Opting To Learn About Stock Options In A Divorce

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shutterstock_171091076Many businesses choose to reward their employees with stock options in lieu of other forms of compensation.  Frequently, these options are not vested when awarded, but rather vest over time.  Even when options do vest, they are not automatically exerciseable.  Even when they are able to be exercised, they might not have any value.

Are these options includable as assets to be divided in a divorce?  This depends on a number of circumstances.  First, one must consider why the options are being awarded.  Most frequently, they are awarded for past service, sometimes in conjunction with or in lieu of a bonus.  Sometimes, however, they are awarded as an incentive for future work.  If that is the case, then a party in a divorce may want to try and argue that they should not be included in the marital estate.  The stock option plan is the starting place for determining the reason for the award.

Most Courts include those options that have been awarded as assets subject to division in a divorce even if those options are not yet vested.  Typically, these options cannot be distributed until they are vested and can be exercised.  A party not holding these options can attempt to place a value on them but that is difficult if not impossible to do.  As such, Courts usually engage in a deferred distribution method in awarding these assets.  Thus, if and when the options do become vested and are exercised for value, the non-owner spouse will then get their share of same.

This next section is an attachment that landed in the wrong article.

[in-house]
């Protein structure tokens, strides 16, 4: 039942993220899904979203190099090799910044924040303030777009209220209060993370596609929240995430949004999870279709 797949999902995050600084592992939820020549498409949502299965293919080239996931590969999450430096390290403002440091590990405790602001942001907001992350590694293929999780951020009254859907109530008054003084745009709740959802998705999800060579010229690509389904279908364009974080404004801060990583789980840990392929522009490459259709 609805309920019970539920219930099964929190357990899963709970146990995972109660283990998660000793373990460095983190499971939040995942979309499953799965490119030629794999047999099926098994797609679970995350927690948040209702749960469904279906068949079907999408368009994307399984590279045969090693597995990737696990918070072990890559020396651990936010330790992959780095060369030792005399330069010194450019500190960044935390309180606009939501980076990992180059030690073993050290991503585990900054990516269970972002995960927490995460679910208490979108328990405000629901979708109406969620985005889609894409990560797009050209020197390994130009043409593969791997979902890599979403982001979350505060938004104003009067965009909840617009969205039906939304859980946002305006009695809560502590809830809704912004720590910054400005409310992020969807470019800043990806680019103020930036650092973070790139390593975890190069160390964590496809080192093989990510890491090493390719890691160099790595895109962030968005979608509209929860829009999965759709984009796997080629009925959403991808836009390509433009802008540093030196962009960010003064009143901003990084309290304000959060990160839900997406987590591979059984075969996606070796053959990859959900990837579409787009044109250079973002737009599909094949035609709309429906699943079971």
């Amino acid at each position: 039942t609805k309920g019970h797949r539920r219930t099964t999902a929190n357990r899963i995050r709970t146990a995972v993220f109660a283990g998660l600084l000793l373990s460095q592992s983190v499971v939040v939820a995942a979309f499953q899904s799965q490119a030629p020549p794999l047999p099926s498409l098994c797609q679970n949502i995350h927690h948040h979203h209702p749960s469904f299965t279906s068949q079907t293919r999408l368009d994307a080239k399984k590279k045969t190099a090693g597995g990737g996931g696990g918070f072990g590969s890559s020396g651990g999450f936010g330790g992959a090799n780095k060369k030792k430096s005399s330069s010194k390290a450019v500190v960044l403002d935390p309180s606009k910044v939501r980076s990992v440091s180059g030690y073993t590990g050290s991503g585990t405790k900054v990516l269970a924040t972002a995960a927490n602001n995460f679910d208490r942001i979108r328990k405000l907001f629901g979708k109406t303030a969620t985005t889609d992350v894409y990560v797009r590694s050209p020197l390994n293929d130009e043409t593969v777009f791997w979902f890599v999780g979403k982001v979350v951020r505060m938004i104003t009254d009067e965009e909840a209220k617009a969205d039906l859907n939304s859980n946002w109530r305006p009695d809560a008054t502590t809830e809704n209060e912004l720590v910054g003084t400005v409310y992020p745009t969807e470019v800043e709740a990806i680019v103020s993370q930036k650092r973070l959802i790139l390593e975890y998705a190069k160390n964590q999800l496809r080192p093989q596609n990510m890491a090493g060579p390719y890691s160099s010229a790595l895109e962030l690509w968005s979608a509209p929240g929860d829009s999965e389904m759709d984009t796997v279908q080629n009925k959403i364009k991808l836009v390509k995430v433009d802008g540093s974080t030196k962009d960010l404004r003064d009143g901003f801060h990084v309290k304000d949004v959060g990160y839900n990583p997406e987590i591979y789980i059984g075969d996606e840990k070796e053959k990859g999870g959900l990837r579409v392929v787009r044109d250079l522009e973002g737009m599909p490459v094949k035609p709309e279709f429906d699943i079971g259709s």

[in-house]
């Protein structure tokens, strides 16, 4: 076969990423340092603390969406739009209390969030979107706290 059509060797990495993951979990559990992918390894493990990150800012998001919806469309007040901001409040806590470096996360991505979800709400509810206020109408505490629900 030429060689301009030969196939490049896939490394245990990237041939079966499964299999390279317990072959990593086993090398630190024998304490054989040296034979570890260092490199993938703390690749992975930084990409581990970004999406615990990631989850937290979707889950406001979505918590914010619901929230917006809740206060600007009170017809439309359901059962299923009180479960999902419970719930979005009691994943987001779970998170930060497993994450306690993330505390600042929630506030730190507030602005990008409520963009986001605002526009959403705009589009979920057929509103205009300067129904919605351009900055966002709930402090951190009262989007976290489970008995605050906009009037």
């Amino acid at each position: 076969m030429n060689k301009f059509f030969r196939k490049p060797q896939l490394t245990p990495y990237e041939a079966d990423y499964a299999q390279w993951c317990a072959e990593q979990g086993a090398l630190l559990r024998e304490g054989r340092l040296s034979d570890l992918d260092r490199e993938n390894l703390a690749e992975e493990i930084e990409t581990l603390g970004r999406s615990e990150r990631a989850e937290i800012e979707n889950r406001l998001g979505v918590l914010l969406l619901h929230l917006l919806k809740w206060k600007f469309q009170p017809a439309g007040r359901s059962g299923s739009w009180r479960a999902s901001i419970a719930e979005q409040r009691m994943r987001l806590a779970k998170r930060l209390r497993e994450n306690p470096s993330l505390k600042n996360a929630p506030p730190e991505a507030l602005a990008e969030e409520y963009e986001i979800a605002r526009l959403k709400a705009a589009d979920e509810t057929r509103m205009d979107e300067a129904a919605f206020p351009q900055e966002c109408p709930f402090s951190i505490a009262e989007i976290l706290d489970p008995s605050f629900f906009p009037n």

Options can have significant value and should not be overlooked in a divorce.  Opting to understand these assets in the only real “option” that should be considered.

Topics:  Divorce, Employee Stock Purchase Plans, Stock Options, Vesting

Published In: Family Law Updates, Labor & Employment Updates, Securities Updates

DISCLAIMER: Because of the generality of this update, the information provided herein may not be applicable in all situations and should not be acted upon without specific legal advice based on particular situations.

© Cozen O'Connor | Attorney Advertising

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